Since mid-December I’ve been thinking about New Year’s resolutions, both in terms of purpose and recognizing the cliché. Now that January is almost over, I thought I’d talk about making resolutions any time of year, and why January maybe isn’t the best time to start.
In typical English nerd fashion, I’ll start with a definition:
- a phrase or opinion that is overused and betrays a lack of original thought.
- a stereotype or electrotype. (What the heck is an electrotype, you say? No idea, so I looked it up)
This definition is the first thing that popped up when I went to Almighty Google for clarification. Alternative definitions include such phrases as “an expression, idea, or element of an artistic work which has become overused to the point of losing its original meaning or effect” (Wikipedia), “something that has become overly familiar or commonplace” (Merriam-Webster), and “a phrase or opinion that is overused and betrays a lack of original thought” (Oxford). Note the abundance of the word “overused” and the idea that constant repetition can dissolve something of all meaning.
It seems to me that the most common resolutions are usually about weight loss, money, and time management. Though this statement isn’t based on any kind of real research, I feel confident saying this because of the articles and blog posts I’ve read over the years, and in witnessing the general trend of societal discontent regarding how we look, how much money we have, and how we spend our time (or lack thereof). Making resolutions about any of these things sounds like a good idea then – if we’re unhappy, we should fix it. But in making these resolutions year after year, January after January, we’re forced to face the reality that the necessary changes just aren’t being made. This is either because we cannot make the change due to circumstances beyond our control, or we’re just too lazy/busy/disinterested to follow through. Thus, we’re left with a general suspicion festering in the back of our minds that, though this year we think we’ll finally make things happen, we know things won’t really change and that’s just the way it is.
If New Year’s resolutions are always about the same thing (lack original thought), and making the resolution doesn’t actually achieve results (has no effect), then the whole process is just one giant cliché. And I think that’s sad.
Moreover, I have a problem with what this leads us to believe about our ability to achieve our goals in general. This whole process creates a mindset that will forever produce negative results because we grow accustomed to making the resolution and watching it fail. That’s “normal.” So we may start to believe that making resolutions is pointless.
Of course it’s NOT pointless, though. I can name a number of things I’ve done over the past 10 months that have changed me for the better, and they are all due to my goals for the year. That’s right, I made a list of resolutions for a year. So how am I any different, you say? Well, I didn’t start in January.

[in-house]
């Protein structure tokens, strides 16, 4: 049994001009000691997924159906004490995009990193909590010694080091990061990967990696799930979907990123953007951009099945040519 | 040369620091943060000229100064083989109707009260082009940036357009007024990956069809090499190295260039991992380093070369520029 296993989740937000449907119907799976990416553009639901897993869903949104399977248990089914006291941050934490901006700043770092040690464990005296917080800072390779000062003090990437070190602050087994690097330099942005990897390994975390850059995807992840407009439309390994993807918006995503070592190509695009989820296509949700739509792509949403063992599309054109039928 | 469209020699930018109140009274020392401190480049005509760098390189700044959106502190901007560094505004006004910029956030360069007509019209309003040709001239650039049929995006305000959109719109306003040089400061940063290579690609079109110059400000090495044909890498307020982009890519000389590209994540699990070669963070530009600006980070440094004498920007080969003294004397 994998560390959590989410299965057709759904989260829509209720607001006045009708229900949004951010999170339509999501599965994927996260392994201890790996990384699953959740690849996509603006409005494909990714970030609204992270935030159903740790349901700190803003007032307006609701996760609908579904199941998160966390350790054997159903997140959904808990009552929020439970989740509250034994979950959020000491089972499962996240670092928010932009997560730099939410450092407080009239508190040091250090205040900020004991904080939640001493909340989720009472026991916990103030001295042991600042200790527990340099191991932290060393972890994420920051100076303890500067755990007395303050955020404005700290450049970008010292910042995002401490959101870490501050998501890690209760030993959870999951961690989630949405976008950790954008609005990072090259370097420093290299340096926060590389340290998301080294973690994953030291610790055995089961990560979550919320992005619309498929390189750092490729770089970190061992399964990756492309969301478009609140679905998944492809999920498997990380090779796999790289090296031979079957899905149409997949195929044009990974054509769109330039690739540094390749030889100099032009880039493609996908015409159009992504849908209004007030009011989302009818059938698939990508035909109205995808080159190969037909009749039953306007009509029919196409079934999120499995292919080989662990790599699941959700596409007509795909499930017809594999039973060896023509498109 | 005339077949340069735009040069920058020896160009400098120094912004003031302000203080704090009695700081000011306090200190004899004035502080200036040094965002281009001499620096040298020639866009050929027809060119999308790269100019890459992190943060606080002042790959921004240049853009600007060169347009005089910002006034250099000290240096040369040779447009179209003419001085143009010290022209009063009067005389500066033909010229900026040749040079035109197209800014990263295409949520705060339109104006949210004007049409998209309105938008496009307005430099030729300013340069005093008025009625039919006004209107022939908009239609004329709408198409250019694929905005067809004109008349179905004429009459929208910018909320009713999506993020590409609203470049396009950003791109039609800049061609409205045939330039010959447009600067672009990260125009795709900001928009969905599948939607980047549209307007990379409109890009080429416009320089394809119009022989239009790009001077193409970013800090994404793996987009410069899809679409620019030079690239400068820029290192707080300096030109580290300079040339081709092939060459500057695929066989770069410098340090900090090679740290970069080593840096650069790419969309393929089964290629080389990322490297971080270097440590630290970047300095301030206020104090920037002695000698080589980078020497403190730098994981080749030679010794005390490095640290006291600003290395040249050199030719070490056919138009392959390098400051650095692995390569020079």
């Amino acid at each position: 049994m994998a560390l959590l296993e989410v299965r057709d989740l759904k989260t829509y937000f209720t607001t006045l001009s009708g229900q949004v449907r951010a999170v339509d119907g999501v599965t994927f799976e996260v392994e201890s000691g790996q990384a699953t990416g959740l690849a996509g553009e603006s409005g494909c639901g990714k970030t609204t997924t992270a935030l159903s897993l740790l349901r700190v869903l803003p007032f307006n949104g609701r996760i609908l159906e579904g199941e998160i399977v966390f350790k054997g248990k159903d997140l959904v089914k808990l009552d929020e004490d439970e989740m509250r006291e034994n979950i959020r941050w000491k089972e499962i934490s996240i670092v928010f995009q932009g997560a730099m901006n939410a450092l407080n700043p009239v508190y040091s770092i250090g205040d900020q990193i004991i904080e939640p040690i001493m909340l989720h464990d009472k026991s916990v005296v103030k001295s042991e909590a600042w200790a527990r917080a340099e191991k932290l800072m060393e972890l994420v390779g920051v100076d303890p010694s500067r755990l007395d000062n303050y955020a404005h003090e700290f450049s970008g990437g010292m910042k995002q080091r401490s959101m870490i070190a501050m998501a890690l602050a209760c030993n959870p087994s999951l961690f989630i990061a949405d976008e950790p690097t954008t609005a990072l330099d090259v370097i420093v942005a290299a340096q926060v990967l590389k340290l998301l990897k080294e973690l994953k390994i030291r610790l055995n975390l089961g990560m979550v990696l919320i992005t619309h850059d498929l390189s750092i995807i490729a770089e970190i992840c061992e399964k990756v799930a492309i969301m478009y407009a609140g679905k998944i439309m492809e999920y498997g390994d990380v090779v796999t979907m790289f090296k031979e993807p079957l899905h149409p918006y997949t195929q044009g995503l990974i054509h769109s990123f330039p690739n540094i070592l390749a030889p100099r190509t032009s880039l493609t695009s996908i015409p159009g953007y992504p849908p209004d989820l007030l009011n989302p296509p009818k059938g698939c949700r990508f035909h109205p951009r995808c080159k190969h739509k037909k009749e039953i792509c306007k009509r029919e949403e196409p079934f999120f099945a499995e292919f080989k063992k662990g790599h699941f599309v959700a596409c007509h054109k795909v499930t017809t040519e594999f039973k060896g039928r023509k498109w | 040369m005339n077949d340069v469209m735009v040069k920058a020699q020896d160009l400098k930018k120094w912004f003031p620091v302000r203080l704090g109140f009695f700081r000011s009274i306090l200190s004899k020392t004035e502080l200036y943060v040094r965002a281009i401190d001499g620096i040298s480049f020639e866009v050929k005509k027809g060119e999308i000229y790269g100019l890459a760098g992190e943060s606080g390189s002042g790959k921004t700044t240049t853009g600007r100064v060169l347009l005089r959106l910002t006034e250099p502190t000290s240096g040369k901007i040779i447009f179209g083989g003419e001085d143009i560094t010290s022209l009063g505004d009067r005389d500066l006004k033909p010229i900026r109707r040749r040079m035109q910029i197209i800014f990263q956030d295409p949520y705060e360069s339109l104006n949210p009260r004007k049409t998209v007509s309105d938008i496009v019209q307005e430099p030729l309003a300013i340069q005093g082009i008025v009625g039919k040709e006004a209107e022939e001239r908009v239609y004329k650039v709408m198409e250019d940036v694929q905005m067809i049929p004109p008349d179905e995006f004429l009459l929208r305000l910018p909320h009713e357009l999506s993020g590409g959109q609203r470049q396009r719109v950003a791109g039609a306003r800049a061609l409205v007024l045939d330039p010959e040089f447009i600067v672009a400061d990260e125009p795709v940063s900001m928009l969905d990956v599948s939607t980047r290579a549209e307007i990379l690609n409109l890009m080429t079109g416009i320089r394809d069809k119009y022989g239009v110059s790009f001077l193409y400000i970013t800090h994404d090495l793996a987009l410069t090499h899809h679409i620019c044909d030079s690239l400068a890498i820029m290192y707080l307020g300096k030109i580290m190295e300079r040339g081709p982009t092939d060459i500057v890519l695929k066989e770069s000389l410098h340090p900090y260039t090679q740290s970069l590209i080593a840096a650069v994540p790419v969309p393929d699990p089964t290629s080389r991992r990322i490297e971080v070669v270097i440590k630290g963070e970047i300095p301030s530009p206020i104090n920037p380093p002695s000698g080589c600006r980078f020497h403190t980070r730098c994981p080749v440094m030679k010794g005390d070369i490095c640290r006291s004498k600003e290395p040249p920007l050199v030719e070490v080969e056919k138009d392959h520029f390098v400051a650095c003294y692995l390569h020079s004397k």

As simplistic a notion as it is, I think that’s made a difference. The time limit could be anything – a week, a month, 6 months, 2 years, 5 years, whatever – that doesn’t matter. The difference is that I made my list because of how I was feeling about my life at the time, not based on any outside influence telling me that I should be making a list simply because it’s that time of year. This, in turn, removed any possible stigma I may have associated with previously unaccomplished New Year’s resolutions. My list didn’t have anything to do with anyone or anything else. It was all me.
Now, I’m sure there are people who make New Year’s resolutions and typically follow through; there’re always exceptions to the rule. I think these people either don’t care about or don’t notice the societal stigma, and/or they’re just go-getters who likely accomplish a lot in all areas of their lives. That’s awesome and I’m stoked for them!
This is also not meant to imply that making goals any other time of the year will automatically result in success. Duh. But let’s get real – for lazy people like me (and maybe you) it’s helpful to understand the environment in which we live, and removing any possible inhibitor to success just helps! And one of those possible inhibitors is the cliché of New Year’s resolutions.
I guess it boils down to this: don’t make goals for the wrong reasons, because then you’ll never achieve them. Instead, make goals because you want to better yourself, because you’re motivated, and do it in a way that works for you. If you can ignore the New Year’s resolutions cliché then more power to you. For the rest of us… there are 11 other months to choose from, so why settle for January?